As a new hire with VAL-CO coming from 20 years of service with Smithfield Pork Production, I have seen a lot of changes throughout the pork industry. From pigs being raised outdoors to total confinement and, more currently, hotel-style gestation stalls where pigs can come and go as they choose – each of these changes brings new and exciting challenges to the industry while the bottom line, producing more pork to feed the world, remains constant. Did you know that in 1959 it took eight market pigs to produce 1000 pounds of pork? Today, it only takes five market pigs to produce that same amount. One thing is for sure, there will always be demand for pork, and those demands will require producers to be more efficient.
I believe the reason pork is one of the highest sought after sources of proteins comes from its ability to be diversified. Just think about it; you could easily eat pork three times day with three completely different experiences. Bacon and sausage are common breakfast items while ham and pulled pork are common for lunch and, finally, rounding out the day with barbeque ribs, chops and tenderloin for dinner… are you hungry yet? I think even a vegetarian might lick their lips just a little.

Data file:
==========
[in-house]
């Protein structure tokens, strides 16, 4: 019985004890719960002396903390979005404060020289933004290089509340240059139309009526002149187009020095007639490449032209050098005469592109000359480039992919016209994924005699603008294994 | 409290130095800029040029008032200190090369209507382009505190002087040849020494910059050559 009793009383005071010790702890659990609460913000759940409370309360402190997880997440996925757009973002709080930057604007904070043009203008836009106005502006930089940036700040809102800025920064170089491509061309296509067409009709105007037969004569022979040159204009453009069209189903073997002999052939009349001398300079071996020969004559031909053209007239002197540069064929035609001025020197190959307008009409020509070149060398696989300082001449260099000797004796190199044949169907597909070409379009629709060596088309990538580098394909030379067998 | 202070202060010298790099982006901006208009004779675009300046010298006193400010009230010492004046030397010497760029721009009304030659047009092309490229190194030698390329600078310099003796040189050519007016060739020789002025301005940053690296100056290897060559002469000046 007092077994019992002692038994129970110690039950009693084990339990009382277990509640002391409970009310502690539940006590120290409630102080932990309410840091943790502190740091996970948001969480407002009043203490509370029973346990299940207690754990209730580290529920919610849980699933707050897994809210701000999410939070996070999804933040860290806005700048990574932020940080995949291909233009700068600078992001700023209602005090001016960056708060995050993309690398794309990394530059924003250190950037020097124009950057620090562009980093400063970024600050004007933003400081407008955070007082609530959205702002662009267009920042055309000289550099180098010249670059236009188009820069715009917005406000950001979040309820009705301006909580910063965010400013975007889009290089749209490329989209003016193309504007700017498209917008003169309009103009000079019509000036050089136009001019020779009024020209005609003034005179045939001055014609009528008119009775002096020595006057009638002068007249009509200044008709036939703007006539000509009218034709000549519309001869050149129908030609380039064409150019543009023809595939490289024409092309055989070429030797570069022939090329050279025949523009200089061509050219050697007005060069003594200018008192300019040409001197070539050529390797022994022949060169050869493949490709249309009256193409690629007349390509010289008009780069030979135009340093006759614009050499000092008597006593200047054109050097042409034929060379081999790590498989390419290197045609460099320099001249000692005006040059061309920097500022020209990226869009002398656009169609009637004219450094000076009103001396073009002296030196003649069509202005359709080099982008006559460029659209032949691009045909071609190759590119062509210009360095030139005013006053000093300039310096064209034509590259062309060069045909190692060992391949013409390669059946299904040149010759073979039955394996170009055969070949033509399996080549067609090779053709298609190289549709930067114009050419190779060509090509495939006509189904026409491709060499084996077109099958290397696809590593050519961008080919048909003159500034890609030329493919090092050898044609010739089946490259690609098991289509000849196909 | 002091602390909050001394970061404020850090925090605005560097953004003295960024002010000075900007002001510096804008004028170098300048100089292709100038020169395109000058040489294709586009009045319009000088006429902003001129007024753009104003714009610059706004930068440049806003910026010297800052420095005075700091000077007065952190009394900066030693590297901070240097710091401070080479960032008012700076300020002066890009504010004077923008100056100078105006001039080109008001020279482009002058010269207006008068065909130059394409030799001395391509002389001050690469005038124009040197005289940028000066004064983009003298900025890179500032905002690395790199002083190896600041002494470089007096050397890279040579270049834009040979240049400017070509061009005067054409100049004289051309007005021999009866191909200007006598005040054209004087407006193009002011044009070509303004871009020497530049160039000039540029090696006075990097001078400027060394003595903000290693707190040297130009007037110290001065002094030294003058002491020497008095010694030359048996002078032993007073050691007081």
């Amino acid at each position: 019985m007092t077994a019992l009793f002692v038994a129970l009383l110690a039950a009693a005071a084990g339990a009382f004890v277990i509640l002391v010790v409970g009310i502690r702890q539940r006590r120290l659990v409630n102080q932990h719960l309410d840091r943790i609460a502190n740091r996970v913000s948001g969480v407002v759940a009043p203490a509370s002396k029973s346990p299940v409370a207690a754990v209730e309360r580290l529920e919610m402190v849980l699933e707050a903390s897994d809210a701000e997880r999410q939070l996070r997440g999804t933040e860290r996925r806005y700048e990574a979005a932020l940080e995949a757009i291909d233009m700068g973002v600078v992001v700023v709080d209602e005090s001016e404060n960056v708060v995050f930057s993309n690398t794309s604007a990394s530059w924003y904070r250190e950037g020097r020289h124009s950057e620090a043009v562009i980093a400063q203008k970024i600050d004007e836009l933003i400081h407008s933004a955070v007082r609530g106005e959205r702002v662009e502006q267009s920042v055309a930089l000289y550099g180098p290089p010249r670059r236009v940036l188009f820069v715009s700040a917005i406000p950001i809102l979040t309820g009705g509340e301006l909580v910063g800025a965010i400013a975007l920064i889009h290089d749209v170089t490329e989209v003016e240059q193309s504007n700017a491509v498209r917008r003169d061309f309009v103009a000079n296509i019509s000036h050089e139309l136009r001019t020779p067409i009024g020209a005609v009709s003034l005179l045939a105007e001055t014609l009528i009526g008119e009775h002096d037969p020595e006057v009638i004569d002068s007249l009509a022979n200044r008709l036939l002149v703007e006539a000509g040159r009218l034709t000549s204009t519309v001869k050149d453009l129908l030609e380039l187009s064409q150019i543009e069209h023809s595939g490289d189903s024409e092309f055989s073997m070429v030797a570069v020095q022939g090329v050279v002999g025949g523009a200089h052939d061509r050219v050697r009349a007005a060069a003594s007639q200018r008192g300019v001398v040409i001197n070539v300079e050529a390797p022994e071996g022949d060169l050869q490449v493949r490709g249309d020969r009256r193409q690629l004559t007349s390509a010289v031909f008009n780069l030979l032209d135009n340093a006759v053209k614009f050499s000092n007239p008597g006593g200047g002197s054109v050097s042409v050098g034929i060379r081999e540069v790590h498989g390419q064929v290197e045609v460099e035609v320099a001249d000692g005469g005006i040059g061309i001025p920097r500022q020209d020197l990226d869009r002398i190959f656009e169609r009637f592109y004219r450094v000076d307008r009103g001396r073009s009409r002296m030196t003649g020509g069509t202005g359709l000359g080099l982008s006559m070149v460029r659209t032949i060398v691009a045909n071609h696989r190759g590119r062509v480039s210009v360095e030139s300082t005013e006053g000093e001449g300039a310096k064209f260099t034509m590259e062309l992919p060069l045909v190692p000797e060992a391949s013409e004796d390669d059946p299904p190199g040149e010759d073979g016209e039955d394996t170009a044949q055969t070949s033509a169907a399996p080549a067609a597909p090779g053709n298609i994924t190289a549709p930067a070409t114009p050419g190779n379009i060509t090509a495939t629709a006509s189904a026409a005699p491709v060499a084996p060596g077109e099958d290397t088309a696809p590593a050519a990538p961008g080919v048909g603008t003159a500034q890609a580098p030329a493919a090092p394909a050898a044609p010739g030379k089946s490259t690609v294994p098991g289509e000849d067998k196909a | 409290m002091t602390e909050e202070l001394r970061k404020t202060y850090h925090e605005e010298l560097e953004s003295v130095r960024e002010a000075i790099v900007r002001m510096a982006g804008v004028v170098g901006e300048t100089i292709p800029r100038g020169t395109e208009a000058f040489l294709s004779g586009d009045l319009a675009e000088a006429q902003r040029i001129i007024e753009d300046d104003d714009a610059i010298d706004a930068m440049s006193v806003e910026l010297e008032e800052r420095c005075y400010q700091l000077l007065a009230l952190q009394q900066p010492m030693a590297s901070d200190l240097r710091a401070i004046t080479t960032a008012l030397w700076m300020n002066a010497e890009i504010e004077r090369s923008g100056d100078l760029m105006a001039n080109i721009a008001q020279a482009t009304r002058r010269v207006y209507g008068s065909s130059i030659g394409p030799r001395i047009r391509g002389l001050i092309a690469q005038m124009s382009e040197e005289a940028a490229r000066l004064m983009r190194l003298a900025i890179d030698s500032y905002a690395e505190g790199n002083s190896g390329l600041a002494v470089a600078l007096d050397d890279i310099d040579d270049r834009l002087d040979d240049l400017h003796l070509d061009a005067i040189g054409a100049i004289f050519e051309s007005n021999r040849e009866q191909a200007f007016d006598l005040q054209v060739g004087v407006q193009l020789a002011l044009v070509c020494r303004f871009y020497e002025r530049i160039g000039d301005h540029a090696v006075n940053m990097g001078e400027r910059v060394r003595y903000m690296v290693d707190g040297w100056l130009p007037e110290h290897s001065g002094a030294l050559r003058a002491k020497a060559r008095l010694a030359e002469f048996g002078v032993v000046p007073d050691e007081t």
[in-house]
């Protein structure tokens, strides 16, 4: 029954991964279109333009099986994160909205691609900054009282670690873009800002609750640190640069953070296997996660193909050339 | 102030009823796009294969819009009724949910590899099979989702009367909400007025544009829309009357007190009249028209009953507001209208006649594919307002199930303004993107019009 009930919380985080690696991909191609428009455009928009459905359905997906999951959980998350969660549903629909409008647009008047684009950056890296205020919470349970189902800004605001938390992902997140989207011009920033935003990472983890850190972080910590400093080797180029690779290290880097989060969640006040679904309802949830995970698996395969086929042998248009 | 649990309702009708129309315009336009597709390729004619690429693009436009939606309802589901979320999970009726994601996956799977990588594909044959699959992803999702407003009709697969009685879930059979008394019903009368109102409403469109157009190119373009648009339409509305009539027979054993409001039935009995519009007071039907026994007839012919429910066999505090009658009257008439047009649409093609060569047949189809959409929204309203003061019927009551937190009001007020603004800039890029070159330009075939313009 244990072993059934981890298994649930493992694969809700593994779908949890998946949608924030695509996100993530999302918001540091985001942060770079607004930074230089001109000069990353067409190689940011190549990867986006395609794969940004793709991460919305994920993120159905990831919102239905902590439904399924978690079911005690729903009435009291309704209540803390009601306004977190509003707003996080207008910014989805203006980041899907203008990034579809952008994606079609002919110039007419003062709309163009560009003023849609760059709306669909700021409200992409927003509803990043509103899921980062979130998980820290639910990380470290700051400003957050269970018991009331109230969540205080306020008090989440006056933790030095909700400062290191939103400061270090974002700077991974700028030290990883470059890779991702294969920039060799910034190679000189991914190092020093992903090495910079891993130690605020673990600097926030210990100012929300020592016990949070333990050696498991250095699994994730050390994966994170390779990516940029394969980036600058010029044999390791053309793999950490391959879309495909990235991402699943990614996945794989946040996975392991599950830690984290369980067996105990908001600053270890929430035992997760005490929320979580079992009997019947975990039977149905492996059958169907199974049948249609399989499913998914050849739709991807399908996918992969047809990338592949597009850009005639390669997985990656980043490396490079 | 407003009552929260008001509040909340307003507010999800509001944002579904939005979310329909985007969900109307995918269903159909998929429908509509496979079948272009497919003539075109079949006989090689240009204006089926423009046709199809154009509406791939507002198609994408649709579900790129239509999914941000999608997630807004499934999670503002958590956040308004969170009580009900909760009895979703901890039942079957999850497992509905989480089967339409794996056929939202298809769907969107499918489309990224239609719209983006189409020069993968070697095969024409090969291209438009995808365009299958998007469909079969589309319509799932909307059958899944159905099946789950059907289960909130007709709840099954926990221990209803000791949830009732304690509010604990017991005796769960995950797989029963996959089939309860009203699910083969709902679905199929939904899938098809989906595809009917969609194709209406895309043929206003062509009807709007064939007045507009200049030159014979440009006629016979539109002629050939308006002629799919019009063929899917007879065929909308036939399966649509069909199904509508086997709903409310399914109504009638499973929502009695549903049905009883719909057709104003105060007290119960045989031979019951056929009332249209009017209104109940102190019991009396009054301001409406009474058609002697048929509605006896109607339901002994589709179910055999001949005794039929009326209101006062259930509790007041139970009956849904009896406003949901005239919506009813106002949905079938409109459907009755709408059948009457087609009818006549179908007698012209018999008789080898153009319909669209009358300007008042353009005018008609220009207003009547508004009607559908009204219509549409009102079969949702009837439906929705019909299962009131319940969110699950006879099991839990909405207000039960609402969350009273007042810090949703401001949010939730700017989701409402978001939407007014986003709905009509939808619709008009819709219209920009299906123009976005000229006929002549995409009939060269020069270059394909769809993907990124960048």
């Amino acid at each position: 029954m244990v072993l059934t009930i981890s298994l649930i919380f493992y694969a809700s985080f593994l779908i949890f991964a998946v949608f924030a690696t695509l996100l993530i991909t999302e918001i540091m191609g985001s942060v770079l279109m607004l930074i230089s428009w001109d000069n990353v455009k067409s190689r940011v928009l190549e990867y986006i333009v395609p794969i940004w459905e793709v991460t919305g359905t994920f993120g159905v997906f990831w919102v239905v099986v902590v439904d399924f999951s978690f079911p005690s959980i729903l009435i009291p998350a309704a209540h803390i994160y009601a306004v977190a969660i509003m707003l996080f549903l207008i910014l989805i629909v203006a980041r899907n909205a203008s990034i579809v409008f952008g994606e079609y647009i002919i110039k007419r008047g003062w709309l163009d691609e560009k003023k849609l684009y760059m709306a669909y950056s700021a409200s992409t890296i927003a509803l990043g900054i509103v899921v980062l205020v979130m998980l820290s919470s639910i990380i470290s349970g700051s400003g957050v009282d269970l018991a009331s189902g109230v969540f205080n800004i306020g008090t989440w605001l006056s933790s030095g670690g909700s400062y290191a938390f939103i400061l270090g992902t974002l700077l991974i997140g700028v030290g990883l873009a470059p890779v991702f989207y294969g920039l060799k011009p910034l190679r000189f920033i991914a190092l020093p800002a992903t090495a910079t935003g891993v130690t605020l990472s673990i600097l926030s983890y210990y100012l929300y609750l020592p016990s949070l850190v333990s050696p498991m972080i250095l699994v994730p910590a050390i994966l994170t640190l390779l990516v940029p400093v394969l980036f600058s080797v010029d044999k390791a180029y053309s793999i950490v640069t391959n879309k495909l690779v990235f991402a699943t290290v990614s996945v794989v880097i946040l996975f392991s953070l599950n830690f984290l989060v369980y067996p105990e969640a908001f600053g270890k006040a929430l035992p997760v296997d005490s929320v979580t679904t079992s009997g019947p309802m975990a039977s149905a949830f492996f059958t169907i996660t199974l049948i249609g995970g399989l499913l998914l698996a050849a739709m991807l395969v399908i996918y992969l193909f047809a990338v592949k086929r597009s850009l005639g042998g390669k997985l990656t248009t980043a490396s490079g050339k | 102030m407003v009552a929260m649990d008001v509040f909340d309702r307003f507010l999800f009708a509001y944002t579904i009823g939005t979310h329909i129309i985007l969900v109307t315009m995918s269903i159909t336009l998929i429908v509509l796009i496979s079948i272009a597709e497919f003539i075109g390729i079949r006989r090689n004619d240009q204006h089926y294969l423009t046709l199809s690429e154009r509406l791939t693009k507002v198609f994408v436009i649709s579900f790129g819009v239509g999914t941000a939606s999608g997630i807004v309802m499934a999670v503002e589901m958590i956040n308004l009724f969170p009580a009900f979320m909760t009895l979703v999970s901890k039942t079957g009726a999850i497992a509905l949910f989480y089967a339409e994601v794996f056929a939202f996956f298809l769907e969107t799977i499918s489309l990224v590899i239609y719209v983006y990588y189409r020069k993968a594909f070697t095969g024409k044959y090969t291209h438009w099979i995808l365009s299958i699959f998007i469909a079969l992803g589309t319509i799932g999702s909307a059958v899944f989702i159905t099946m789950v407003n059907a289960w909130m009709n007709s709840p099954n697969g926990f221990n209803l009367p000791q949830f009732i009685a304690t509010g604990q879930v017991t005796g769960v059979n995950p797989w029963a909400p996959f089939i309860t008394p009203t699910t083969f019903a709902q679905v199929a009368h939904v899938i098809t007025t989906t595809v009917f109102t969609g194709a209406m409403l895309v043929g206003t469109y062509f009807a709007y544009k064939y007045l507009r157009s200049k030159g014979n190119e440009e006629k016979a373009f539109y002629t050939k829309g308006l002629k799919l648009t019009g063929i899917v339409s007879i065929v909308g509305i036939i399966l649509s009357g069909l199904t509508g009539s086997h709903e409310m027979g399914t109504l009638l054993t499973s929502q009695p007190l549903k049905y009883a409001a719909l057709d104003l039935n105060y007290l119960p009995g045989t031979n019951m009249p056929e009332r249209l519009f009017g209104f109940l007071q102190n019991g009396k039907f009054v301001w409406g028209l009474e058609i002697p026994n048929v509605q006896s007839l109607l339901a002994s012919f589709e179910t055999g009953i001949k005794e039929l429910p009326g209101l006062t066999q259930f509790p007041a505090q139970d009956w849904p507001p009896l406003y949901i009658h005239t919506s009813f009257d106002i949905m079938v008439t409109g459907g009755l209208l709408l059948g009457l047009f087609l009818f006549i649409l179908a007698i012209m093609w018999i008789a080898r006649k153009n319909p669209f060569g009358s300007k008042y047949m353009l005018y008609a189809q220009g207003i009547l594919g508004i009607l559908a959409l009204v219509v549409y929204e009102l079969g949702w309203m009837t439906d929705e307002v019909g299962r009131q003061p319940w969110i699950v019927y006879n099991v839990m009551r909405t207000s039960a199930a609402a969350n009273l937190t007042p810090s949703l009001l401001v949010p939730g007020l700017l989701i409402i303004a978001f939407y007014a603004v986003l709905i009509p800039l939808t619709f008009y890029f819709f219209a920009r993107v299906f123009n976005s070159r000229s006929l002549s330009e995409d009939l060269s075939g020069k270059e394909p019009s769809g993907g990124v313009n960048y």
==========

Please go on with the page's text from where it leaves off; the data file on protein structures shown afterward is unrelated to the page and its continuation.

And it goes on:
We ask the question, “how do we continue to grow the pork industry?” As a new member to the VAL-CO pork team, I got the opportunity to attend several state pork conferences and meet with a wide range of pork producers. The one producer that hit home for me was a young man I met at the Missouri Pork show by the name of Matthew. Matthew is a Junior in high school and is actively involved in his local FFA chapter. He was attending the show to represent his chapter in the state pork speech contest. After winning second place in the contest and receiving his plaque he came by our VAL-CO booth smiling from ear to ear, as one might expect. I was the first to congratulate him and was quick to ask him what his speech was about. Proudly he said, “The Future Technology in Pork Production” and, without reciting the speech, he gave me all the details. This young man was on fire for the pork industry and, like a book with blank pages, was eager to write the path that he would take in his adult life. It was refreshing for me to see this eagerness in this young man. He had indicated that he owned 50 sows, so I shared with him ways that we could help him grow his operation and make him more profitable. As he asked question after question, it made me proud to be working with VAL-CO knowing that we play a vital role in shaping both the direction of pork production in the United States and the grass roots foundation of our young producers so pork production will be a viable business for generations to come.